HC Deb 23 February 1914 vol 58 cc1416-8W

asked the Vice-President of the Board of Agriculture (Ireland) whether his attention has been called to a resolution passed by the Galway County Council, at a meeting held on the 18th February, stating that the county council of Galway, considering the grave and serious consequences following the reported outbreak of foot-and-mouth disease in Ireland, and contemplating the mysterious manner in which reported attacks appear, recommend the Minister of Agriculture to have immediately appointed a Commission consisting of three scientific experts qualified on diseases of cattle, sheep, and pigs, and four other men practically interested in the cattle, sheep, and pig trade of Ireland, the Commission of seven members thus appointed to be given power to summon witnesses to give evidence (and invite all other evidence) on the origin of reported outbreaks of foot-and-mouth disease in Ireland for the last twenty months, and find in their Report if the disease was really foot-and-mouth; if reported attacks were virulent; if they were mild, would affected animals recover in a couple of weeks; if they would fatten after recovery; if flesh and milk would be safe for human consumption; if the disease was foreign; and, if so, if it was brought into the country by imported fodder; and, if not, by what other means; and whether, in view of the manner in which the national industry of Ireland is paralysed at the present time, he will take steps to give effect to the resolution?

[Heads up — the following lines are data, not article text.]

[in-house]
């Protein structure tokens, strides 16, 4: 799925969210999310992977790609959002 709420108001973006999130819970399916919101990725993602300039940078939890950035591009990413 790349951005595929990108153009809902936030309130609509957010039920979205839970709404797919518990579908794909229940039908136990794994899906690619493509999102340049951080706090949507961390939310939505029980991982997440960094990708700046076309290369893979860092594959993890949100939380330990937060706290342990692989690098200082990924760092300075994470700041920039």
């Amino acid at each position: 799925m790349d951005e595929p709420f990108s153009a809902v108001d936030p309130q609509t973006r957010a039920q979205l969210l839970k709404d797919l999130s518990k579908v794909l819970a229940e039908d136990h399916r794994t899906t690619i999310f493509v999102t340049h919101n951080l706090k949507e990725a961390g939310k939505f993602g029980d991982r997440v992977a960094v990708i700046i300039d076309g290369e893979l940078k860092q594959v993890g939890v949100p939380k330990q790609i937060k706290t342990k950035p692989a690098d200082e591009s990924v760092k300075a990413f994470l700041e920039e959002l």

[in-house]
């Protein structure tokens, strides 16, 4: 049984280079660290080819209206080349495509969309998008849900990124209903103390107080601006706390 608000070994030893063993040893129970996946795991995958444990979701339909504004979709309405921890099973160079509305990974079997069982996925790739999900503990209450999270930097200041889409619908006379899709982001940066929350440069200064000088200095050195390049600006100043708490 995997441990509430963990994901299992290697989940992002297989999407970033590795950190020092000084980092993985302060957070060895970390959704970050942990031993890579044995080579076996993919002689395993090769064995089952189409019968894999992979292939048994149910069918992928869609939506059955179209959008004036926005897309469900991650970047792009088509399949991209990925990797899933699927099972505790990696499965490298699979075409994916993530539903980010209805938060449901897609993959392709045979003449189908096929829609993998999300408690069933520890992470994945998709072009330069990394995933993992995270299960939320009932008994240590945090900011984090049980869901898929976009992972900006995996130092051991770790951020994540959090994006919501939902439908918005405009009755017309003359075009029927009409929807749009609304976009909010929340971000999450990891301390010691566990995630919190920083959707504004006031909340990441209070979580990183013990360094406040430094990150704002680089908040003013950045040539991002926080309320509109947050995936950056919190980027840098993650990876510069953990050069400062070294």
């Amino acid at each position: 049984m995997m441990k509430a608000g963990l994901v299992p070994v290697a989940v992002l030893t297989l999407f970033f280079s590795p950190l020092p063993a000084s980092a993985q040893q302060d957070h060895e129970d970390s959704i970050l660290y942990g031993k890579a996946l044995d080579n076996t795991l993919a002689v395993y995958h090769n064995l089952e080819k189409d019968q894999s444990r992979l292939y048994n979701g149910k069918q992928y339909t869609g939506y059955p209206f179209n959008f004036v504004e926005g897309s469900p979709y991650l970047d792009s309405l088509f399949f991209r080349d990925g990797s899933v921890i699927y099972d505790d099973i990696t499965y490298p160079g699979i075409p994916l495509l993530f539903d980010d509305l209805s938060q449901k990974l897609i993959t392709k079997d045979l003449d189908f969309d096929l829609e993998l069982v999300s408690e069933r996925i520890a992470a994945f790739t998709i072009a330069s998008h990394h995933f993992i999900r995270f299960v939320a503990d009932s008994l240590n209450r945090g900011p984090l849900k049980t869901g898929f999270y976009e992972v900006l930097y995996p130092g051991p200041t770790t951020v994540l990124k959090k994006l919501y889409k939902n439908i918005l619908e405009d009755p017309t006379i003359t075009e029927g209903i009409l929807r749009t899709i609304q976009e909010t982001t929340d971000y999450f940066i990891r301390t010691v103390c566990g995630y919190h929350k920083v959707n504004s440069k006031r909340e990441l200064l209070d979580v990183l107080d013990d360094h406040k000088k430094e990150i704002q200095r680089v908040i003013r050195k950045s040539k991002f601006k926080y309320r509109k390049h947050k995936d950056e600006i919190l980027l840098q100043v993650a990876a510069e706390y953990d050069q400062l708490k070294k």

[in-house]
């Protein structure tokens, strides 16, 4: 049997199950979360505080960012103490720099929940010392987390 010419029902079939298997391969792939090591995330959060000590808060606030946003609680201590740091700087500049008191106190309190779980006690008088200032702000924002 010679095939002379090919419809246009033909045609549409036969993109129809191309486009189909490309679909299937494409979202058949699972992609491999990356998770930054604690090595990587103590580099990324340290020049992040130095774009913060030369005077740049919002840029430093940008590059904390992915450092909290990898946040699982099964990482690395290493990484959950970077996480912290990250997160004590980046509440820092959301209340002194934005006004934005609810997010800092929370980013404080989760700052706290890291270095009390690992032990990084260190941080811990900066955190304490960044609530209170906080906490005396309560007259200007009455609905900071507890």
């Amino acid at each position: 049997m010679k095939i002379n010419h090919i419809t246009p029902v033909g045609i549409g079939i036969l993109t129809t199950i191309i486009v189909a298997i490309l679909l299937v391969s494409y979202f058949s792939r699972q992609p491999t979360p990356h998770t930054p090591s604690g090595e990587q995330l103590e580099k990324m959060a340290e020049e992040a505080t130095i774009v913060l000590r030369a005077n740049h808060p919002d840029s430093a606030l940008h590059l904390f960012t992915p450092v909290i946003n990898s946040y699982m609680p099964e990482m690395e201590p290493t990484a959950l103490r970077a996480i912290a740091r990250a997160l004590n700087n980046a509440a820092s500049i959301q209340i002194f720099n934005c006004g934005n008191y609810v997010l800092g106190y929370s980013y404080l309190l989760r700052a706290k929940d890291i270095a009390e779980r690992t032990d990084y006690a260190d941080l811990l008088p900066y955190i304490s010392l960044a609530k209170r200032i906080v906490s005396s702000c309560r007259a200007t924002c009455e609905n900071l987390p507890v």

I have received a copy of the resolution referred to. I have written to the Galway County Council to the effect that information is available on all the heads of the proposed inquiry save that of the origin of the disease; that this latter point is really a matter for scientific investigation; that a Commission, upon which Ireland is represented, is at present inquiring into the subject; and that, in all the circumstances, I do not see any reason for instituting an inquiry on the lines suggested.


asked the Vicc-President of the Department of Agriculture (Ireland) whether the vessels which import cattle from Ireland into this country are completely disinfected before they leave the British port on their return journey to Ireland; and are the ships inspected before the cattle are put on board in Ireland before being exported?


The Orders governing the transit of animals from Ireland to Great Britain require that on every occasion when a vessel is used for this purpose it shall be cleansed and disinfected in a prescribed and thorough manner after the landing of animals therefrom and before the taking on board of any other animal or other cargo. All such vessels are inspected in Ireland to see that the disinfection process has been properly carried out before animals are again put on board.